Eco-friendly festival tips: Dance without destroying the planet
Festivals are back in full swing after a long pandemic hiatus. As the Glastonbury hype fades, a range of UK events, including Leeds Festival, Reading Festival, Latitude, Wireless, Boomtown, and many more, continue to take place. People travel around the country to see their favourite performers. Festivals are often a hub of catharsis and excitement for many people; nevertheless, we can’t overlook the reality of how people flocking to green spaces, waste from single-use plastics, and increasing carbon emissions damage the ecosystem.
According to a pre-pandemic environmental impact analysis for UK festivals titled The Show Must Go On, an alarming report from festival think tank Powerful Thinking, UK festivals generate 23,500 metric tonnes of rubbish per year, and the industry generates 19,778 metric tonnes of carbon emissions. Now that the festivals have aimed to mitigate the effects on the climate, what can we do as attendees to make a difference? Whether it's your first time at or you're a regular, here are some eco-friendly festival tips.
Do your research!
Research is key. While the first thing on everyone’s minds will be which of their favourite artists and bands are playing, it’s worth understanding the background of the festival before attending.
Many festivals in the UK are committed to addressing sustainability issues; notable examples include:
• Isle of Wight Festival, which uses a biogas firm to generate electricity and water pipes donated by local farms.
• Wide Awake, whose tagline is "No Music on a Dead Planet", has a positive, sustainable policy to avoid burying any waste in landfills, ban single-use plastic, use eco toilets, and use HVO fuel.
• Boomtown, a community committed to achieving sustainability through the use of renewable energy sources and minimal environmental impact.
• Glastonbury runs on wind and solar energy, employs composting toilets, and has prohibited single-use plastic since 2019.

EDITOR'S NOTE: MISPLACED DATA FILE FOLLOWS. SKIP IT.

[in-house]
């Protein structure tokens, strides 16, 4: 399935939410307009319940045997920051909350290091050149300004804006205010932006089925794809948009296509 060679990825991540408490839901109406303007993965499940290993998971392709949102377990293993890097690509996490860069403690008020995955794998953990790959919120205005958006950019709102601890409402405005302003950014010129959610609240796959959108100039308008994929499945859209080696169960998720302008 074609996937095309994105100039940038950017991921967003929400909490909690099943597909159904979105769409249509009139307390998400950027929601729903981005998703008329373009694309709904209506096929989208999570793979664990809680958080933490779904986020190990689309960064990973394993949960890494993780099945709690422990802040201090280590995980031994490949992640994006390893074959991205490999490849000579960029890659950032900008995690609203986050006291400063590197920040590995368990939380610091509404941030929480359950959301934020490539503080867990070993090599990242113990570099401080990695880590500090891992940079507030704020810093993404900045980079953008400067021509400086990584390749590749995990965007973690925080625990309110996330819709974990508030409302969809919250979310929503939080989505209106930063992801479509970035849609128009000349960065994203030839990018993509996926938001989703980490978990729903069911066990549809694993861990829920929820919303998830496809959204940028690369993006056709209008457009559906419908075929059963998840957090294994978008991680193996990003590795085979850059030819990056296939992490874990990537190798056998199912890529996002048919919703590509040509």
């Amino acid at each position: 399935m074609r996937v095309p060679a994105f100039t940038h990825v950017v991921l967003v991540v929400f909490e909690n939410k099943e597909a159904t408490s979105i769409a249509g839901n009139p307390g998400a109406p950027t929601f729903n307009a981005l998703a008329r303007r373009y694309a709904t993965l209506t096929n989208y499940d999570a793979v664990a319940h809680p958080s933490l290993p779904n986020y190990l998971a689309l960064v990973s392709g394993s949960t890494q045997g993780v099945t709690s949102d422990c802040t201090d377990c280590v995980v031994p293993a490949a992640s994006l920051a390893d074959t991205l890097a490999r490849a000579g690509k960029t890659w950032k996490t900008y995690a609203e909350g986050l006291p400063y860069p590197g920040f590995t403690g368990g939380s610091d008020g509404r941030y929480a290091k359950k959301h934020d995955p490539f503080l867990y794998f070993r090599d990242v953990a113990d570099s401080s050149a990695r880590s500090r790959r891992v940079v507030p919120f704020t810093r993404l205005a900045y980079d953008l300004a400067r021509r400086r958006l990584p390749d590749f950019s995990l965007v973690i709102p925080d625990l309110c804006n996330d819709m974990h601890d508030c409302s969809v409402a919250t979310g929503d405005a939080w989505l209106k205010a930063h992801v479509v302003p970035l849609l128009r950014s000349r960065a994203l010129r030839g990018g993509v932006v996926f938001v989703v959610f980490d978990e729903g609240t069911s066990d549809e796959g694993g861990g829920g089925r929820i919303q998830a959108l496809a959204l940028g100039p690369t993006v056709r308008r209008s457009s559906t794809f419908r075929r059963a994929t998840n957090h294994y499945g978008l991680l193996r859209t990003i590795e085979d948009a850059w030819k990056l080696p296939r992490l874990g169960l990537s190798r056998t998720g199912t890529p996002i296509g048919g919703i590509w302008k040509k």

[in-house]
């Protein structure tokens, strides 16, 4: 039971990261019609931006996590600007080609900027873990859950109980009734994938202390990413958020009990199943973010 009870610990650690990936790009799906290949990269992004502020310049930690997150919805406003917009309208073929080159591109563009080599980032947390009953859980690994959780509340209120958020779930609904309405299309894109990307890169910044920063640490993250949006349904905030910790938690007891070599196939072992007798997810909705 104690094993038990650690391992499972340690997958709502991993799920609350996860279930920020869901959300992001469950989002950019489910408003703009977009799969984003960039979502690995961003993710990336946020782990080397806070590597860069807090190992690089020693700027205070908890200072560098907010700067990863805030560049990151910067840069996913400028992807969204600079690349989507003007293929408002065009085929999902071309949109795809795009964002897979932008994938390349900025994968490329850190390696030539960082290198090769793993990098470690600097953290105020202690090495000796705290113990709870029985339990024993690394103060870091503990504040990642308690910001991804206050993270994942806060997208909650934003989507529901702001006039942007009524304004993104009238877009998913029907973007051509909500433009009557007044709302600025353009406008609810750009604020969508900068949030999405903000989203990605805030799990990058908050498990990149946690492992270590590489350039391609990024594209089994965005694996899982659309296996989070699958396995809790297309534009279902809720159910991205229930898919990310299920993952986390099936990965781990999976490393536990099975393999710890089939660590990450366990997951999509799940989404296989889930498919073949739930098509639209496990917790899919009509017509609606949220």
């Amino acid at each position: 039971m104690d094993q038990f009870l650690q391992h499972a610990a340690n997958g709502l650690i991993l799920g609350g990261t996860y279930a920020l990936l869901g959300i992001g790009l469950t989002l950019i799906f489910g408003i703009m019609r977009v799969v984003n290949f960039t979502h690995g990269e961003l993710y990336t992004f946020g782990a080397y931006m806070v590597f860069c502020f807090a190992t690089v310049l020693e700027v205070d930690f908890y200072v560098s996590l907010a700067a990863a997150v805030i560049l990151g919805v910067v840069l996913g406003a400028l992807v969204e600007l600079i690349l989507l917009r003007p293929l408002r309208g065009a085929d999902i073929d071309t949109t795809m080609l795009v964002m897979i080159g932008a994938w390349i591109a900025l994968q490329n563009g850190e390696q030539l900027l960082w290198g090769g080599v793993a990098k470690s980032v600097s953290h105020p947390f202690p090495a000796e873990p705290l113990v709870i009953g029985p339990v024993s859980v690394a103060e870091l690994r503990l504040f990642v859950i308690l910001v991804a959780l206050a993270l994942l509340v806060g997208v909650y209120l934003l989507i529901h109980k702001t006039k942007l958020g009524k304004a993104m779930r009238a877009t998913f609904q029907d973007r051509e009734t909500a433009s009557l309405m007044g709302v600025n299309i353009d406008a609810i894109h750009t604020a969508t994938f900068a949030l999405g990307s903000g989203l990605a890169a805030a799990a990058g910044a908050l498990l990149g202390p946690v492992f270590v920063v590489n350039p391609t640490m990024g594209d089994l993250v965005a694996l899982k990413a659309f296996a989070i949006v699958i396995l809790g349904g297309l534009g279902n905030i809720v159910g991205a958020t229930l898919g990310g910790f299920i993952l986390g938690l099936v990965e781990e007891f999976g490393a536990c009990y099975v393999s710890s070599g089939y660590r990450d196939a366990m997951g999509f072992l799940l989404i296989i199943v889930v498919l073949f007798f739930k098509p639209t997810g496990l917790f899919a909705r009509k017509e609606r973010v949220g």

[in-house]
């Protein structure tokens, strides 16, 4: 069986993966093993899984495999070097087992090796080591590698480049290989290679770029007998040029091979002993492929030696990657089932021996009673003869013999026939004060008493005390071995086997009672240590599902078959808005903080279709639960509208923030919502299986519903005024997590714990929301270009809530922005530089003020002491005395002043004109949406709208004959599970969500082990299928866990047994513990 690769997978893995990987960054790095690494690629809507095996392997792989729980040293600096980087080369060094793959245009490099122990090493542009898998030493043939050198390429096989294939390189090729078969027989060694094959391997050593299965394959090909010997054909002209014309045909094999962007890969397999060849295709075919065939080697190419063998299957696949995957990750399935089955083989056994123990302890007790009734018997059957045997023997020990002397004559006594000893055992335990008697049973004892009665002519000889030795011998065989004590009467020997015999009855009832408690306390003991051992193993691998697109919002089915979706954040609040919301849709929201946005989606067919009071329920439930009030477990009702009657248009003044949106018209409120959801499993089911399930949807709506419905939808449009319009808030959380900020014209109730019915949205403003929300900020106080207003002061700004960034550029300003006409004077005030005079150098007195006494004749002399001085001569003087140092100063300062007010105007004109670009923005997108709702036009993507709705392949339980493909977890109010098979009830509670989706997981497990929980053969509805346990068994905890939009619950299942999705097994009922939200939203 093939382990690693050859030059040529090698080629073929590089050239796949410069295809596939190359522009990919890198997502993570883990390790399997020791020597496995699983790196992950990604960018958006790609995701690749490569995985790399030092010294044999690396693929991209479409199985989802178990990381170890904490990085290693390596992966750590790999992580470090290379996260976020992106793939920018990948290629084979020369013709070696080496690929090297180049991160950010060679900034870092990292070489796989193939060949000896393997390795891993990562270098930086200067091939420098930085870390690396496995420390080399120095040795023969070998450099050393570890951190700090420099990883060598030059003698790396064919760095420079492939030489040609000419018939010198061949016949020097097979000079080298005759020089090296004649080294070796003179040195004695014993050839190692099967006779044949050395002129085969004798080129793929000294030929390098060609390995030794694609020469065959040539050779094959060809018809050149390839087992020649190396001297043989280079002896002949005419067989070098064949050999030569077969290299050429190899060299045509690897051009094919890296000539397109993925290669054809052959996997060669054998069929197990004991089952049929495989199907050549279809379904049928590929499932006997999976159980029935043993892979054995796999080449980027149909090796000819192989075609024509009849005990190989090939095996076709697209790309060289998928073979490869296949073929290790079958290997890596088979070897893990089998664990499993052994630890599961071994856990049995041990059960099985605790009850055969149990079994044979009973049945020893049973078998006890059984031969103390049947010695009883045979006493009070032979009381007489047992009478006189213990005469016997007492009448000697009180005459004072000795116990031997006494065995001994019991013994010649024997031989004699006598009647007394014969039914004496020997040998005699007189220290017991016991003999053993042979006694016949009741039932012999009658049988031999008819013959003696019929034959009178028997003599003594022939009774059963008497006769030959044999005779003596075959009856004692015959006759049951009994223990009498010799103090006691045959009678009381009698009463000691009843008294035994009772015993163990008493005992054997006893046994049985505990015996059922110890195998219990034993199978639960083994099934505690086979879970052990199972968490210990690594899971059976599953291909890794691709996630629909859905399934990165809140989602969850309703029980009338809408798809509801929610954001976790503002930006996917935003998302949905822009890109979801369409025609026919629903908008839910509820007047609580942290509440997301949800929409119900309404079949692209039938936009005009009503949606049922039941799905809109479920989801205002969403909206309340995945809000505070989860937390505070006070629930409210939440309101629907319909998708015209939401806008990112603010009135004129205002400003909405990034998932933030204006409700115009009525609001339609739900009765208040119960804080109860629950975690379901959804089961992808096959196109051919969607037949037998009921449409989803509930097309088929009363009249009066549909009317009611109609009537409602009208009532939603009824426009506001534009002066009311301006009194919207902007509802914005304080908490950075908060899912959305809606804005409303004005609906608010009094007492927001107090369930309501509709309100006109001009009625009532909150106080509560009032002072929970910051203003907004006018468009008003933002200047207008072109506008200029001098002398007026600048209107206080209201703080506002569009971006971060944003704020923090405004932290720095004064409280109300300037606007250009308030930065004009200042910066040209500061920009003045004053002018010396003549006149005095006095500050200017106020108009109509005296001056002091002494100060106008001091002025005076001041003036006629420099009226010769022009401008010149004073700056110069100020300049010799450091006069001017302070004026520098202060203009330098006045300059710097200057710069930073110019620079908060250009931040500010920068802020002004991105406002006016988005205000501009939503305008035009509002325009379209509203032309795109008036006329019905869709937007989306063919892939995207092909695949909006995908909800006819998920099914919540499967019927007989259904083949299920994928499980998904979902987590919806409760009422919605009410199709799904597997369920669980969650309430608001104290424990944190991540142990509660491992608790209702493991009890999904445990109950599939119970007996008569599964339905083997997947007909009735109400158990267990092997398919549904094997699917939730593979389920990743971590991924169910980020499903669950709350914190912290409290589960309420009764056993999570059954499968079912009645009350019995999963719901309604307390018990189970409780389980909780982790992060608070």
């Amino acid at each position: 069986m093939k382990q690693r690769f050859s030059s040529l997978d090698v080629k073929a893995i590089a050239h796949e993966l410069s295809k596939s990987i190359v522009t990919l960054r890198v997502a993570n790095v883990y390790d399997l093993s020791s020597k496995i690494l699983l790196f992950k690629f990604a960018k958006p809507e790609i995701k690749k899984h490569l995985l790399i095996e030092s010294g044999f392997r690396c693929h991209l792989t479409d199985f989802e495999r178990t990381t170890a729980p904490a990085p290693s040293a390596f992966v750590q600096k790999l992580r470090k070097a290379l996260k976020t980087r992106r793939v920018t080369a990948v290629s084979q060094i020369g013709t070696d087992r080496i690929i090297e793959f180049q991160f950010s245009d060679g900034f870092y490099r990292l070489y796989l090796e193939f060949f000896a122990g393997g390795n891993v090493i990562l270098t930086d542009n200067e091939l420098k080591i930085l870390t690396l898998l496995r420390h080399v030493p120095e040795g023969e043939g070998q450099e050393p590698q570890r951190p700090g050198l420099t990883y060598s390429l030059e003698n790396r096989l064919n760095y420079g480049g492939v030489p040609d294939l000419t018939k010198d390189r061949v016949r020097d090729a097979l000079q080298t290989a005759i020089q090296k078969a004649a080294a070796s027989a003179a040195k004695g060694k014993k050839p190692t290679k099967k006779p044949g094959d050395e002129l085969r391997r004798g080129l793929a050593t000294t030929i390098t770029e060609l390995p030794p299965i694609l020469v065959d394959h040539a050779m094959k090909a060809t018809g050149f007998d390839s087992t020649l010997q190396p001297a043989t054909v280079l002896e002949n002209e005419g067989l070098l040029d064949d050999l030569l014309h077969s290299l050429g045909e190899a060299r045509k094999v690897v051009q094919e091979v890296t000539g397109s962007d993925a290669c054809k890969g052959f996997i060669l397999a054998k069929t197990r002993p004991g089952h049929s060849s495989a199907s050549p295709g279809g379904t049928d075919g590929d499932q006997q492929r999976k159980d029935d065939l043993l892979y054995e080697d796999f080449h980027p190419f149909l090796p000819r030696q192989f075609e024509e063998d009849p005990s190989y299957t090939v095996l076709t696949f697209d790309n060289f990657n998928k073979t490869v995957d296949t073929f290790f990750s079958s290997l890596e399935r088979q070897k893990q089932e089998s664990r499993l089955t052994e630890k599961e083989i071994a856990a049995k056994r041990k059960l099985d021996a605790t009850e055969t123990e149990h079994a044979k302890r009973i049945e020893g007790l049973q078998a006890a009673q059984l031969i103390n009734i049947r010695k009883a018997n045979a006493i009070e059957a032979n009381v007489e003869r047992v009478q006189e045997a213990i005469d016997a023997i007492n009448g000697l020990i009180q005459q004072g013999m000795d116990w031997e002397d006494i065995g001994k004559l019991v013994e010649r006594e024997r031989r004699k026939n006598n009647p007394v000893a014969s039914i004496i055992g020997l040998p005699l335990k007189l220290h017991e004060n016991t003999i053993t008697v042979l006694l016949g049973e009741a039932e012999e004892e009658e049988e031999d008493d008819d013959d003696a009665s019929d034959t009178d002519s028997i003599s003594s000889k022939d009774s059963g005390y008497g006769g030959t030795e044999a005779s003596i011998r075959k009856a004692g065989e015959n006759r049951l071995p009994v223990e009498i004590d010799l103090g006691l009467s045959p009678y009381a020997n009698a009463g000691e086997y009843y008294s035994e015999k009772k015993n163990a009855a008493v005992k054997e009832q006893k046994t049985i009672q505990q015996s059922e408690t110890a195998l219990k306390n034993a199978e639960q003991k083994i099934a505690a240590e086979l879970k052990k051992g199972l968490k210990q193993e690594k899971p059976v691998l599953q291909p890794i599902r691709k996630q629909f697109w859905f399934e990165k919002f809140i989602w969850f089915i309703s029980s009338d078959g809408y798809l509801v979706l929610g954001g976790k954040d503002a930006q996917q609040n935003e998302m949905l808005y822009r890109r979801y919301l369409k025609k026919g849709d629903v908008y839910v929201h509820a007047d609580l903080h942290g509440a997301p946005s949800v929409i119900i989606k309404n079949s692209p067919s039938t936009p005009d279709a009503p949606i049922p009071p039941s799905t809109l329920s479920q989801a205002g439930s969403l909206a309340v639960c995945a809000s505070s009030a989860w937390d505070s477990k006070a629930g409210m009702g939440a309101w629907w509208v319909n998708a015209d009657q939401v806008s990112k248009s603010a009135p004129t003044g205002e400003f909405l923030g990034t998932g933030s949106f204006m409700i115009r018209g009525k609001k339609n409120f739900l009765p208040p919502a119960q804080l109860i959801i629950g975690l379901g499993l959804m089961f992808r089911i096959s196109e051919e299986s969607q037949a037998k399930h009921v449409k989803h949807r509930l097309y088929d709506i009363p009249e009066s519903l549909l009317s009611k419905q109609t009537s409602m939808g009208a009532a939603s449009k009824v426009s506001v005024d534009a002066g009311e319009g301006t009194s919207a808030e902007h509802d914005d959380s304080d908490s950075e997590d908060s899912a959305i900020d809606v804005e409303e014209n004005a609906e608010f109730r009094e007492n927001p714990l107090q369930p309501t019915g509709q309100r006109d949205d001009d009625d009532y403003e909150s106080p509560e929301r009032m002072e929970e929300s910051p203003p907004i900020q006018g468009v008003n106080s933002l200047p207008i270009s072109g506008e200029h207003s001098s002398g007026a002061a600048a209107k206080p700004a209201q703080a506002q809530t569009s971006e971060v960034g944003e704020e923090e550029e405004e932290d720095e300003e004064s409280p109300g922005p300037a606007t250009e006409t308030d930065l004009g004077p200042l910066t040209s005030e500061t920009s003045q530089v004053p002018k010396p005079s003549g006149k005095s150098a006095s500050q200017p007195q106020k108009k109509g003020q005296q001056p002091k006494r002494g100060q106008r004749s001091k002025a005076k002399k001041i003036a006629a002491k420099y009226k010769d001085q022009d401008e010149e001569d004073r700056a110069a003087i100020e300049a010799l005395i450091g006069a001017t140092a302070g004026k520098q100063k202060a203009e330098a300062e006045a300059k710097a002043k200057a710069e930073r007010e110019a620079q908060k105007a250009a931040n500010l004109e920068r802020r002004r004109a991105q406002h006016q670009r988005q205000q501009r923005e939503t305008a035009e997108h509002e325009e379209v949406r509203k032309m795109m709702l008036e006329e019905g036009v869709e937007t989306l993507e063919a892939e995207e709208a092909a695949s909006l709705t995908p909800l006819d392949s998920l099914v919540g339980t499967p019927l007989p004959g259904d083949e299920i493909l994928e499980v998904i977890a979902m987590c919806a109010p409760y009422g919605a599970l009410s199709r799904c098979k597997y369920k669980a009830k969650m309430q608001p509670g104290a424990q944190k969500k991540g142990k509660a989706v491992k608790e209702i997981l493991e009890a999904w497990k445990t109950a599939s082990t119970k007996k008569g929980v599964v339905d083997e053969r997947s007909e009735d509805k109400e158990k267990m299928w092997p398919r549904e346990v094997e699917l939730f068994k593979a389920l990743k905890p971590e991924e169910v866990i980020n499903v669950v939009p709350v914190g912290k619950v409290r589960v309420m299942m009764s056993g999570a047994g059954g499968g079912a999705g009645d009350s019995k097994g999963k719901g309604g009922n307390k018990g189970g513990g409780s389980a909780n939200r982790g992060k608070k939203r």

Consider your carbon footprint before you set off, whether that’s by carpooling or attending a festival closer to home. Every year, hundreds of thousands of people are transported around the UK by excellent car and bus companies. Notably, the largest carbon-neutral coach travel company, Big Green Coach, has pick-up locations in every city across the UK to get people to hundreds of different festivals. Car sharing is frequently rewarded at festivals, such as Boomtown in 2019, which provided free early Wednesday access to all GoCarShare travellers. Travelling in groups can benefit both you and the environment.
Reuse and recycle (everything)!
The Association of Independent Festivals (AIF) estimates that 250,000 tents are left at music festivals across the UK each year, which often end up in landfills. Invest in a tent that you will reuse, look for used tents online to encourage recycling of materials and don’t leave your tent behind.
Avoid overall waste by bringing reusable water bottles to fill up and reusable lunchboxes and cutlery for your food on site. Minimise your waste by being conscious of what you’re bringing, i.e., flannels over wet wipes, natural deodorants, and metal straws.
Avoid fast fashion
Fast fashion has a detrimental effect on the environment: 100 billion garments are produced each year, and 87% of these will end up in a landfill or an incinerator, with only 1% being recycled. We can be tempted to reach for convenience but avoid buying throw-away one-use items, be conscious of the materials your clothes are made of and shop for pre-loved clothes.
Apps like Depop, Vinted, and eBay have excellent clothing in need of a new home and frequently have the best choice of festival fits.
If glitter is a part of your festival ‘look’, make sure you wear biodegradable glitter. Glitter contains microplastics that pollute our oceans. Companies such as Bioglitter, offer plastic-free sparkles that decompose in natural environments. So, you can look good without compromising the ecosystem.
Festivals are working towards a greener atmosphere through incentives and waste reduction. Think carefully about the history of the festivals you'll be attending, do your research, try to reduce waste, and resist the urge to purchase one-use fast fashion items. This summer, dance, sing and enjoy yourself without damaging the environment.